The best benchmark to assess the capabilities of a database for BI/Analytics workloads is the TPC-DS benchmark. While the deep integration with Apache ORC and performance tuning of EsgynDB for TPC-DS type workloads is still very early in its maturity cycle, the results are already very impressive.
While for the operational benchmarks there was really no established competitor to compare the performance against, for TPC-DS we used Hive, using the Tez engine against ORC to compare the performance against EsgynDB.
The benchmark tests were run at the 10TB TPC-DS scale. EsgynDB can run all 99 TPC-DS queries with minor modifications that were both ANSI and TPC-DS spec compliant. Hive was only able to run 65 queries.
When comparing the EsgynDB performance numbers to the 65 queries that could run on Hive, EsgynDB was 5 times faster than Hive. Even the total time it took EsgynDB to complete all 99 queries, was quite a bit less than it took Hive to complete 65 queries.
The other impressive story is these tests were run on 2 systems: an 8-node cluster and a 12-node cluster. Essentially for EsgynDB to scale linearly it should have run 1.5 times faster on the 12-node than on the 8-node cluster. EsgynDB ran 1.4 times faster, or at very near linear scale. That indicates that as you grow your cluster you will see a commensurate performance gain, even for BI /Analytics workloads which can be notorious in not being able to scale linearly as versus OLTP workloads.
Of course, no one really runs a single stream of queries in typical BI and Analytics environments. So, we wanted to start demonstrating comparable performance with multiple concurrent queries running. To start we picked some 20 ad-hoc queries that were the fastest set of queries that Hive could run. We then scaled these queries from 1 stream, or user, to 20 concurrent users in steps of 5. We followed the TPC-DS guidelines on sequencing these queries in different order across those concurrent streams. Variations in performance from one concurrent set to another can be attributed to that different mix each time.
EsgynDB was 3 times to 5 times faster than Hive on any one of those runs. The more impressive aspect is that the slope of the increase in response times as the concurrency increased was 2.8 times more for Hive. This indicates that Hive is using far more resources to deliver the same performance as concurrency is increased.
EsgynDB can deliver more performance and higher levels of concurrency with the same set of system resources.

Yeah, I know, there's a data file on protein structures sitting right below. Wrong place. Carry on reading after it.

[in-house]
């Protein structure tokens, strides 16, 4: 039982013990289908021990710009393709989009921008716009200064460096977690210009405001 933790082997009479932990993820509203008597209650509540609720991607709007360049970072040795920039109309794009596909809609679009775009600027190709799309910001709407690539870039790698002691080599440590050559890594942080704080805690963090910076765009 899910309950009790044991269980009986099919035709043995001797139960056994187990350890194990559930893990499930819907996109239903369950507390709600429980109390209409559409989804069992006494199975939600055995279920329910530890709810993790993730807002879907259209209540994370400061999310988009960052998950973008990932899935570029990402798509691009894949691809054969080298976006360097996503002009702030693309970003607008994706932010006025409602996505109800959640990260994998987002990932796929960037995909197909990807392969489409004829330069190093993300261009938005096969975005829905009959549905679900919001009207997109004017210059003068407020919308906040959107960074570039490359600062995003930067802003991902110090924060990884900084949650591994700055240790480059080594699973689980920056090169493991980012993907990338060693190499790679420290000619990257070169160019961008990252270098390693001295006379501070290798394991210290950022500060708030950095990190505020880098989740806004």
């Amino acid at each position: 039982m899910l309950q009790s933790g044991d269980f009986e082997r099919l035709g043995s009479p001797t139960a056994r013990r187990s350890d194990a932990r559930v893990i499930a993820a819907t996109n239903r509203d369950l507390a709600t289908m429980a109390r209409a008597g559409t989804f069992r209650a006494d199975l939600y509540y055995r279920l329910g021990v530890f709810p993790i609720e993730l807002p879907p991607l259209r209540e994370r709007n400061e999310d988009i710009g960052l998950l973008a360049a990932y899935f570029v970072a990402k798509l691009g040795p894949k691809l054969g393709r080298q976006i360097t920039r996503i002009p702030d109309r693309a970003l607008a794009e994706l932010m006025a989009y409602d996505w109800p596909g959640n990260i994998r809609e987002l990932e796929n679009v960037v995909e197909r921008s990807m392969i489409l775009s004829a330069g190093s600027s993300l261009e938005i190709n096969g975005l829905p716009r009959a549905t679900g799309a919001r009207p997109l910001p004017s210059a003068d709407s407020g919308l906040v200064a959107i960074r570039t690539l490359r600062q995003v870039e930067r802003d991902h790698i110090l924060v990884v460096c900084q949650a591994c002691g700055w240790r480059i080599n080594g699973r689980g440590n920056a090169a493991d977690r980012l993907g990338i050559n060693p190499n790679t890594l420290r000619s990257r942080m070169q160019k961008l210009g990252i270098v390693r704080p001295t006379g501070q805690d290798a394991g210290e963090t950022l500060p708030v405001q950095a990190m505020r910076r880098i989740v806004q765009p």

So why did EsgynDB do so much better …
Here is a summary of the comparative / differentiating capabilities that worked for the various queries in the benchmark (we have eliminated the details on which queries benefited from which set of features for brevity), in no particular order.
• EsgynDB’ s long heritage and decades of investment has led to the support of a broad range of ANSI compliant SQL functionality, enabling all 99 TPC-DS queries to be executed with few minor syntax modifications that are allowed by the specification and are ANSI compliant.
• Shared nothing architecture allowing for transparent scalability with increasing cluster or data size. Few tuning changes were needed between 1TB and 10TB scale factors.
• Cost based, top down optimizer efficiently explores a large search space of plan options for complex queries. Several queries have more than a dozen joins and several others have large aggregations. An optimal execution plan is necessary to execute such complex queries efficiently. All queries were compiled without query specific hints or settings.
• Flexible rule based optimization that can detect standard schema patterns such as Normal Form, versus Star and Snowflake schemas. TPC-DS uses a snowflake schema, with a query set that has both typical star schema queries and 3rd Normal Form queries.
• Equal height histograms maintained on all columns, and even combination of key columns, in every table. This gives the optimizer an accurate view of the data distribution for each column, or combination of columns. TPC-DS date dimension spans decades of dates, while the fact tables have data only for a few years. EsgynDB estimates the cardinality properly for join and other operators, utilizing the histograms and the column statistics collected from ORC data partitions, to estimate the number of rows matching a join of the fact table with the date dimension, based on a date range.
• Execution based on a data flow architecture, with different operations in a query fragment being dynamically scheduled. Data is exchanged between operators in a fragment via queues of pointers, without copying data. Between fragments, data is exchanged using TCP over the cluster network.
• Overflow of intermediate data to disk only if there is excessive memory pressure and not enough available memory for the operation. Joins and aggregations of large amounts of data can overflow to disk during query processing. Other database engines fail if there is not enough memory available for big memory operations, such as for large hash joins or sorts, or choose to materialize intermediate results to disk, because they do not have a dynamic model to use memory as much as possible, and overflow only on memory pressure.
• Each query is divided into several execution fragments based on complexity and data exchange needs, with one or more fragments executing in separate processes. Multiple fragments execute simultaneously on a node. This allows all cores present in a node to be used.
• LLVM (Low Level Virtual Machine) based native expression evaluation allows CPU intensive queries to be executed efficiently.